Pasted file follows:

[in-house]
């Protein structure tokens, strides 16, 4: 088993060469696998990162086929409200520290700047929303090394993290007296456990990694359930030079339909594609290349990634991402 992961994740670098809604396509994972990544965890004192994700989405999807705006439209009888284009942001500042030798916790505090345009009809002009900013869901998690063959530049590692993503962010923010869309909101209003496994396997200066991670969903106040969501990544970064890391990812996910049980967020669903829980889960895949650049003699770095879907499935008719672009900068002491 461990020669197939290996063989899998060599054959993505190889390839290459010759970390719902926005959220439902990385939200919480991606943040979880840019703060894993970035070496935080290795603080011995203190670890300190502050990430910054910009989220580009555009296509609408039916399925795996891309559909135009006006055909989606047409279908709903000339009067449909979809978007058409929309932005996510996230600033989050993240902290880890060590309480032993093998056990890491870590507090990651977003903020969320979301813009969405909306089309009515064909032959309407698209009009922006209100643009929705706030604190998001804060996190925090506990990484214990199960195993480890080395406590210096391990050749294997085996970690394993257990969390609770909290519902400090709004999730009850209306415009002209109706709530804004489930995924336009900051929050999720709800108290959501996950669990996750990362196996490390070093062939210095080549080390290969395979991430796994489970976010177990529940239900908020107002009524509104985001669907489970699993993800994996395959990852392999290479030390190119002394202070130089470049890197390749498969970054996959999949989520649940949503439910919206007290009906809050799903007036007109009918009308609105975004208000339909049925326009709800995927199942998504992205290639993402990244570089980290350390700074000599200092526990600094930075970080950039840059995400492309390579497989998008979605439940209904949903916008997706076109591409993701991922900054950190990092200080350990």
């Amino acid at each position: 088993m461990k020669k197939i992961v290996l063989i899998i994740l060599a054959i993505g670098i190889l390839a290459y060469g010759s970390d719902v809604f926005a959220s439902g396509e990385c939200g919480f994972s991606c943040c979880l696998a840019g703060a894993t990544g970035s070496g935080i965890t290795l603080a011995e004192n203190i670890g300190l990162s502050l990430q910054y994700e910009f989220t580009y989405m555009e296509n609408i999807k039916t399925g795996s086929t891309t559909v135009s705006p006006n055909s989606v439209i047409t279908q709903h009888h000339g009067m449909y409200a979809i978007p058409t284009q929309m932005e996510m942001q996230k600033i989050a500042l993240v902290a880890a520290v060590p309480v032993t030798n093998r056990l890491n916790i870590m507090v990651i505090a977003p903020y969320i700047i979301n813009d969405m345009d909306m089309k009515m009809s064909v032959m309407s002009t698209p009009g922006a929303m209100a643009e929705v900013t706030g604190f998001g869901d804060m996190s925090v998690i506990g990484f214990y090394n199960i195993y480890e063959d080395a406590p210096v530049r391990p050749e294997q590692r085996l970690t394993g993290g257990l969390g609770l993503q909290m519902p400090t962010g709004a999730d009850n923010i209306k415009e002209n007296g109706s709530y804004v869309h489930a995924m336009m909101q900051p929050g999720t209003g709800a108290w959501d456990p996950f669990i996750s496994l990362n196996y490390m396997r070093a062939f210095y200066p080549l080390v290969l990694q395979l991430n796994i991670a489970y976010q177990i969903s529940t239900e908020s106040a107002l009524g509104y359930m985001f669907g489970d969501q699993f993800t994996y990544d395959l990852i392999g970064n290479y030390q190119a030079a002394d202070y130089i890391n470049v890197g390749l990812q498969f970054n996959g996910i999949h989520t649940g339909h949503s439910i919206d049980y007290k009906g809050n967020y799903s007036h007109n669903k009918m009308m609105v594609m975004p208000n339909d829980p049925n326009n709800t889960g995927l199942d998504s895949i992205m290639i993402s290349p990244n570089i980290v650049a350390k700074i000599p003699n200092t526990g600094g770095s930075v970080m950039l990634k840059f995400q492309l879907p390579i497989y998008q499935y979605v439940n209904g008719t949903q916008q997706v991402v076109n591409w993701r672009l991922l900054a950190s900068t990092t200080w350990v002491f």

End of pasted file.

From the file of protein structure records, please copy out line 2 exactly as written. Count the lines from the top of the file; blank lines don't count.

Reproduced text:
């Protein structure tokens, strides 16, 4: 088993060469696998990162086929409200520290700047929303090394993290007296456990990694359930030079339909594609290349990634991402 992961994740670098809604396509994972990544965890004192994700989405999807705006439209009888284009942001500042030798916790505090345009009809002009900013869901998690063959530049590692993503962010923010869309909101209003496994396997200066991670969903106040969501990544970064890391990812996910049980967020669903829980889960895949650049003699770095879907499935008719672009900068002491 461990020669197939290996063989899998060599054959993505190889390839290459010759970390719902926005959220439902990385939200919480991606943040979880840019703060894993970035070496935080290795603080011995203190670890300190502050990430910054910009989220580009555009296509609408039916399925795996891309559909135009006006055909989606047409279908709903000339009067449909979809978007058409929309932005996510996230600033989050993240902290880890060590309480032993093998056990890491870590507090990651977003903020969320979301813009969405909306089309009515064909032959309407698209009009922006209100643009929705706030604190998001804060996190925090506990990484214990199960195993480890080395406590210096391990050749294997085996970690394993257990969390609770909290519902400090709004999730009850209306415009002209109706709530804004489930995924336009900051929050999720709800108290959501996950669990996750990362196996490390070093062939210095080549080390290969395979991430796994489970976010177990529940239900908020107002009524509104985001669907489970699993993800994996395959990852392999290479030390190119002394202070130089470049890197390749498969970054996959999949989520649940949503439910919206007290009906809050799903007036007109009918009308609105975004208000339909049925326009709800995927199942998504992205290639993402990244570089980290350390700074000599200092526990600094930075970080950039840059995400492309390579497989998008979605439940209904949903916008997706076109591409993701991922900054950190990092200080350990």